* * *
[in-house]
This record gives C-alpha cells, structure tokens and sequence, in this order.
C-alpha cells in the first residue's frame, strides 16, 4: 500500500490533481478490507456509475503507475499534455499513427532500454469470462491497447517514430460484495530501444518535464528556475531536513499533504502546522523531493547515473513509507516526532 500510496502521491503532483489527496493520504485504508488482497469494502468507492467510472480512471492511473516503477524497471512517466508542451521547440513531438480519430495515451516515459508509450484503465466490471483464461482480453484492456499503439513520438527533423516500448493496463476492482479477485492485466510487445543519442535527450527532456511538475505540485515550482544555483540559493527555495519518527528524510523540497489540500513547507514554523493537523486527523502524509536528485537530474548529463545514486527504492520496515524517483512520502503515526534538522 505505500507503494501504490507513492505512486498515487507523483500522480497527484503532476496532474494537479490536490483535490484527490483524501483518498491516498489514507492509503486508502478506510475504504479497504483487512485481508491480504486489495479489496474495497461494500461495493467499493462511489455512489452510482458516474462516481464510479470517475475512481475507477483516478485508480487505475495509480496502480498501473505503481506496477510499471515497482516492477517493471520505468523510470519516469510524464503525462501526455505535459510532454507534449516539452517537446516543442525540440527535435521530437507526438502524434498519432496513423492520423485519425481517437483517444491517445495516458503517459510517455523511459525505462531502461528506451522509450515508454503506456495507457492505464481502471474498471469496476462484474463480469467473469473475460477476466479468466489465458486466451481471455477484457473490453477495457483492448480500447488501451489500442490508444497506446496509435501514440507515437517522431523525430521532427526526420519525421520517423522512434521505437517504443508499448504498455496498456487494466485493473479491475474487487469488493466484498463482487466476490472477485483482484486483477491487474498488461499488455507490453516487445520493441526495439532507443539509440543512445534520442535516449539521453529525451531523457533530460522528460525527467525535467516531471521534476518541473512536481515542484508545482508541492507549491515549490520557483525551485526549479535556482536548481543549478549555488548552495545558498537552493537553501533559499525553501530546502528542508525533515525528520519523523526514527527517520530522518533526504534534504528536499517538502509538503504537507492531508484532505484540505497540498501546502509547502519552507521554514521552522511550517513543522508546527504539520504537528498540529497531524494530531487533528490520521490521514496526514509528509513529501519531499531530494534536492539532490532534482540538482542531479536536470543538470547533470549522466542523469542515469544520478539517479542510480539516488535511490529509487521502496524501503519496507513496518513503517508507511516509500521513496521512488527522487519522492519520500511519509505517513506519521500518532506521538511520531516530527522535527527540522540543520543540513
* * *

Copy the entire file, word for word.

[in-house]
This record gives C-alpha cells, structure tokens and sequence, in this order.
C-alpha cells in the first residue's frame, strides 16, 4: 500500500490533481478490507456509475503507475499534455499513427532500454469470462491497447517514430460484495530501444518535464528556475531536513499533504502546522523531493547515473513509507516526532 500510496502521491503532483489527496493520504485504508488482497469494502468507492467510472480512471492511473516503477524497471512517466508542451521547440513531438480519430495515451516515459508509450484503465466490471483464461482480453484492456499503439513520438527533423516500448493496463476492482479477485492485466510487445543519442535527450527532456511538475505540485515550482544555483540559493527555495519518527528524510523540497489540500513547507514554523493537523486527523502524509536528485537530474548529463545514486527504492520496515524517483512520502503515526534538522 505505500507503494501504490507513492505512486498515487507523483500522480497527484503532476496532474494537479490536490483535490484527490483524501483518498491516498489514507492509503486508502478506510475504504479497504483487512485481508491480504486489495479489496474495497461494500461495493467499493462511489455512489452510482458516474462516481464510479470517475475512481475507477483516478485508480487505475495509480496502480498501473505503481506496477510499471515497482516492477517493471520505468523510470519516469510524464503525462501526455505535459510532454507534449516539452517537446516543442525540440527535435521530437507526438502524434498519432496513423492520423485519425481517437483517444491517445495516458503517459510517455523511459525505462531502461528506451522509450515508454503506456495507457492505464481502471474498471469496476462484474463480469467473469473475460477476466479468466489465458486466451481471455477484457473490453477495457483492448480500447488501451489500442490508444497506446496509435501514440507515437517522431523525430521532427526526420519525421520517423522512434521505437517504443508499448504498455496498456487494466485493473479491475474487487469488493466484498463482487466476490472477485483482484486483477491487474498488461499488455507490453516487445520493441526495439532507443539509440543512445534520442535516449539521453529525451531523457533530460522528460525527467525535467516531471521534476518541473512536481515542484508545482508541492507549491515549490520557483525551485526549479535556482536548481543549478549555488548552495545558498537552493537553501533559499525553501530546502528542508525533515525528520519523523526514527527517520530522518533526504534534504528536499517538502509538503504537507492531508484532505484540505497540498501546502509547502519552507521554514521552522511550517513543522508546527504539520504537528498540529497531524494530531487533528490520521490521514496526514509528509513529501519531499531530494534536492539532490532534482540538482542531479536536470543538470547533470549522466542523469542515469544520478539517479542510480539516488535511490529509487521502496524501503519496507513496518513503517508507511516509500521513496521512488527522487519522492519520500511519509505517513506519521500518532506521538511520531516530527522535527527540522540543520543540513